I’m a computer geek, I’ve been on the Internet since about 1991, before that I was involved with Prodigy, CompuServ and FidoNet. I’m also a Unix/Linux geek, with Linux experience going back to sometime in 1996. I like to play military strategy and simulation games. My current favorites are Hearts of Iron, a grand strategy game of World War II and Sid Meier’s Civilization III.
Why do I write and blog about politics? I assume that’s what you all really want to know, right? I came of age, politically speaking, in the Reagan years. I remember the slow transition from the malaise, angst and lack of focus during the 1970’s, the rejuvenation of the belief in the individual. More than that, I remember how clear it was when Reagan said that the problems we faced were due to government. As I look around today, 25 years later, our government is larger and more intrusive, and people are even more resigned to it, that it was then. In the intervening years I have read Ayn Rand, Robert Heinlein, Thomas Jefferson, John Locke, Adam Smith and many others who wrote on classic liberal theory, and various sorts of objectivism and anarchy. I’ve read the works of the other side too, the collectivists and socialists and the rest who believe in absolute egalitarianism or the efficacy of the state more generally.
What I’ve found is that I believe, deeply, in the morality and utlitarian value of individual liberty. Not only is it right, but it works. And I’ve seen the other side, in Europe and the Middle East. I’ve seen the places where the state rules the individual. I write and blog and expound on these topics in the hopes that I touch at least one other person. I do it because I enjoy it and I believe in Liberty.
It will come to no surprise of the readers of this weblog that we contributors don’t fit the normal political nomenclature; it’s hard to describe “what we are” politically, given the available labels. The current political parties are an increasingly poor fit for me, and (I suspect) for my co-authors; to borrow Daffyd ab Hugh’s happy usage, we may caucus with one or the other party, but we aren’t happy in either one.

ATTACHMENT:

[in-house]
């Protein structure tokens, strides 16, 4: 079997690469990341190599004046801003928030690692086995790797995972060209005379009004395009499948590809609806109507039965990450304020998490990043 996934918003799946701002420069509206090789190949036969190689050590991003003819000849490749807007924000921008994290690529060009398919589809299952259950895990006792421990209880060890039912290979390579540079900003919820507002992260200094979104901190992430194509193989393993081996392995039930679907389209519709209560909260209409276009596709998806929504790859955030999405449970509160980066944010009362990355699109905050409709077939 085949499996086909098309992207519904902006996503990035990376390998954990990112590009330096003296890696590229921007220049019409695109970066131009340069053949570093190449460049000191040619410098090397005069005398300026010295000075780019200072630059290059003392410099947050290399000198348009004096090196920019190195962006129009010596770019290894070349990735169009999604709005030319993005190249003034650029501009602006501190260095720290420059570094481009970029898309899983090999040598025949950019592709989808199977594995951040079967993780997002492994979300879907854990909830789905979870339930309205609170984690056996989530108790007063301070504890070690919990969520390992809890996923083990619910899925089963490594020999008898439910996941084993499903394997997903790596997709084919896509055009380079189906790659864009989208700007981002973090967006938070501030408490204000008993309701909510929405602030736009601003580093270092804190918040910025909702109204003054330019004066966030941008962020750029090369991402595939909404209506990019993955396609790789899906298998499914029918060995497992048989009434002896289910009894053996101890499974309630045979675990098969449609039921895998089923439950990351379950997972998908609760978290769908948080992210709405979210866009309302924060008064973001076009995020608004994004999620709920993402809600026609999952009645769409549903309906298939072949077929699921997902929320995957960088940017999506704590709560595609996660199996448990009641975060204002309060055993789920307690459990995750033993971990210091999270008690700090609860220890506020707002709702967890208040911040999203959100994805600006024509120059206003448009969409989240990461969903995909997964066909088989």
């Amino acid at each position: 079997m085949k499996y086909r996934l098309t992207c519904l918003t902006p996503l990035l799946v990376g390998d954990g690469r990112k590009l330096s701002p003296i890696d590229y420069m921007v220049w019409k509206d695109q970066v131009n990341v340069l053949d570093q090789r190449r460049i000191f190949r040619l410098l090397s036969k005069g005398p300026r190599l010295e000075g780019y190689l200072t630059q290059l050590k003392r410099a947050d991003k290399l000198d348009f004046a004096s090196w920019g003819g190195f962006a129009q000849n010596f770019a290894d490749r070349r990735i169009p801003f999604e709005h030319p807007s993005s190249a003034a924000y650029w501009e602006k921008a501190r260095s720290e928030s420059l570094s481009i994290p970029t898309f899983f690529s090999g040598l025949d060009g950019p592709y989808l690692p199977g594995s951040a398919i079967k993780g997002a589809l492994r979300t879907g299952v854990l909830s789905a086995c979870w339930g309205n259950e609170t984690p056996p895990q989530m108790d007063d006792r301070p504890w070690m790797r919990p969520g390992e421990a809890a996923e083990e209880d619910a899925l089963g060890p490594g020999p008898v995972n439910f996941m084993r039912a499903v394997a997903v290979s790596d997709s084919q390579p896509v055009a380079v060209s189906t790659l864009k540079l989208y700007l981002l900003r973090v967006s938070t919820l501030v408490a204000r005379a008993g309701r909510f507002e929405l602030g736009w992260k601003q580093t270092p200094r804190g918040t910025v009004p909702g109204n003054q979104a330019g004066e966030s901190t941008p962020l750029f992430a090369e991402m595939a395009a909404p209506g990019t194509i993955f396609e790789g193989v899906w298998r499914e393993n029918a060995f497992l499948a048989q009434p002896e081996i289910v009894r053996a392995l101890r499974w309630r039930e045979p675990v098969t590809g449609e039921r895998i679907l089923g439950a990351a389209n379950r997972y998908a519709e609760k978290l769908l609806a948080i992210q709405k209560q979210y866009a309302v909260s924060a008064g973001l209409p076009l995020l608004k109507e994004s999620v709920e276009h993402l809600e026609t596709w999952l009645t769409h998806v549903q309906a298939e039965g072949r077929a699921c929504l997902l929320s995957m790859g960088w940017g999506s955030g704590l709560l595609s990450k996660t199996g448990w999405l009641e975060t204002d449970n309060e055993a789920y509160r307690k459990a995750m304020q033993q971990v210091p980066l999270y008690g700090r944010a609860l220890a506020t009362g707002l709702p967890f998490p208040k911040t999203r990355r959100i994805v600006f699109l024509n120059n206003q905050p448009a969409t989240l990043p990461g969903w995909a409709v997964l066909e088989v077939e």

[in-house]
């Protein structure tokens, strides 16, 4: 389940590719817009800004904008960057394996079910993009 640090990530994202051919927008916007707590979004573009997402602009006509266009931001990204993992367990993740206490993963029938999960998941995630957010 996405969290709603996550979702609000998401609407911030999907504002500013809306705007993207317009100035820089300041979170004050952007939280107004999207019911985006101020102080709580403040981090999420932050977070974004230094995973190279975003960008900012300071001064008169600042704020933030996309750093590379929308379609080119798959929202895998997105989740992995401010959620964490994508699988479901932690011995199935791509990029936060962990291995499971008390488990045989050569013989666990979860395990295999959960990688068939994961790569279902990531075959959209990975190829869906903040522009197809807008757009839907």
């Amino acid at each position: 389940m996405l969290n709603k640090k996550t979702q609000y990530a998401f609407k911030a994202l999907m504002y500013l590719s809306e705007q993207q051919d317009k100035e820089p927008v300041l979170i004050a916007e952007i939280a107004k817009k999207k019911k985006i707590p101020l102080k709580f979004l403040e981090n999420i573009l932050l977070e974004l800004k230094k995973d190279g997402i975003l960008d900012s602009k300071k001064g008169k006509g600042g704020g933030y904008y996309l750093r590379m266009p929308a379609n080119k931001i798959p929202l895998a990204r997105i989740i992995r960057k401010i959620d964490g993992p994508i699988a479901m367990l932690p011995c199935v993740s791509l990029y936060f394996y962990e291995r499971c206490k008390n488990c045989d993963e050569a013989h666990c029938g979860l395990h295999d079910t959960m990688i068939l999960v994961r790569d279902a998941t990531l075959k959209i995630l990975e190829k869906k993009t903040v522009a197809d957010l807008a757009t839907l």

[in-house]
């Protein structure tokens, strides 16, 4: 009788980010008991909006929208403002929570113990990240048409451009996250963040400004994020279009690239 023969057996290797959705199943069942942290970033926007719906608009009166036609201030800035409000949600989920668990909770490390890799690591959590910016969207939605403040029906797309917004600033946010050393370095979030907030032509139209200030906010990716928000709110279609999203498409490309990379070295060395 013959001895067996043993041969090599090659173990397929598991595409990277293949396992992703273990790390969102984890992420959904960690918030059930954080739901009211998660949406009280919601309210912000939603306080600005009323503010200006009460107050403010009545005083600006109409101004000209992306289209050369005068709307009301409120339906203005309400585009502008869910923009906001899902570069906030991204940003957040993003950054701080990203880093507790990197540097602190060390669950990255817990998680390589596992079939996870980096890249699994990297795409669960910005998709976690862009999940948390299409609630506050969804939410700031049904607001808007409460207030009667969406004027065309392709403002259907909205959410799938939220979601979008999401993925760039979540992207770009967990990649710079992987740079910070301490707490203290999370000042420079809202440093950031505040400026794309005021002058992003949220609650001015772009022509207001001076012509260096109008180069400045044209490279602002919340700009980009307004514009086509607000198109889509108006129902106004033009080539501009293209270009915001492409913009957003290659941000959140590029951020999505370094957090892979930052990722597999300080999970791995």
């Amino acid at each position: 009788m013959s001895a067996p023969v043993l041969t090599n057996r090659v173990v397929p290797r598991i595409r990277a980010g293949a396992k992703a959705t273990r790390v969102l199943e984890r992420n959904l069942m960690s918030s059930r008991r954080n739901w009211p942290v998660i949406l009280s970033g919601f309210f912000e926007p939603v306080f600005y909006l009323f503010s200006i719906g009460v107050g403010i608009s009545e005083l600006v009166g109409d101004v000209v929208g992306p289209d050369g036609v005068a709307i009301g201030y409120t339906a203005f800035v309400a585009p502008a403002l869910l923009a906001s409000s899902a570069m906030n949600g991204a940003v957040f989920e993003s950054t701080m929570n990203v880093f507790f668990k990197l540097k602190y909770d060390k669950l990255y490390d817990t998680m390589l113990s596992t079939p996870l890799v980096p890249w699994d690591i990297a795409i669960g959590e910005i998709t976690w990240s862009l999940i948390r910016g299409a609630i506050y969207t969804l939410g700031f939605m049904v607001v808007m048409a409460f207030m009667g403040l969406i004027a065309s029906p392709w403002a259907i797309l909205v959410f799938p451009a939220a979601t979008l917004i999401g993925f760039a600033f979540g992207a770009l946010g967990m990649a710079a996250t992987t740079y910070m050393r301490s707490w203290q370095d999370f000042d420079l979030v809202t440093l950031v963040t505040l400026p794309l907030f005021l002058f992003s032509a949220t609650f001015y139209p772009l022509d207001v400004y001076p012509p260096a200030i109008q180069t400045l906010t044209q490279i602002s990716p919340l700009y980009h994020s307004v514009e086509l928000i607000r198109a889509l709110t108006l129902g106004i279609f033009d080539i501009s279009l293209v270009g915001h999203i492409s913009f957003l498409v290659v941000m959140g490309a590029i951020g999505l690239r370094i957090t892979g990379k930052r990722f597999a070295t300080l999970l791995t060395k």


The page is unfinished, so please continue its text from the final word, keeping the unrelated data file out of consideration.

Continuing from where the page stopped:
Lots of others have grappled with this dilemma, and a variety of usages are starting to emerge:
Let me offer another way of discussing this.
Rather than trying to fit somewhere within a political spectrum which ranges from puritan authoritarianism, through big-government corporate statism, through to transnationalist socialism and the dictatorship-of-the-smarter-than-thou, I suggest we set a different course.
Let’s have done with “isms” and oh-so-seductive theories.
I choose to start, not with all manner of grand philosphies, but here:
We hold these truths to be self-evident, that all men are created equal, that they are endowed by their Creator with certain unalienable Rights, that among these are Life, Liberty and the pursuit of Happiness.
–That to secure these rights, Governments are instituted among Men, deriving their just powers from the consent of the governed,
–That whenever any Form of Government becomes destructive of these ends, it is the Right of the People to alter or to abolish it, and to institute new Government, laying its foundation on such principles and organizing its powers in such form, as to them shall seem most likely to effect their Safety and Happiness.
I hold that self-evident; axiomatic, if you prefer.
I’ll start there, in the enjoyment of my liberty.
I am… yes.
Over the next bit of time, I’ll write about what comes of that starting point.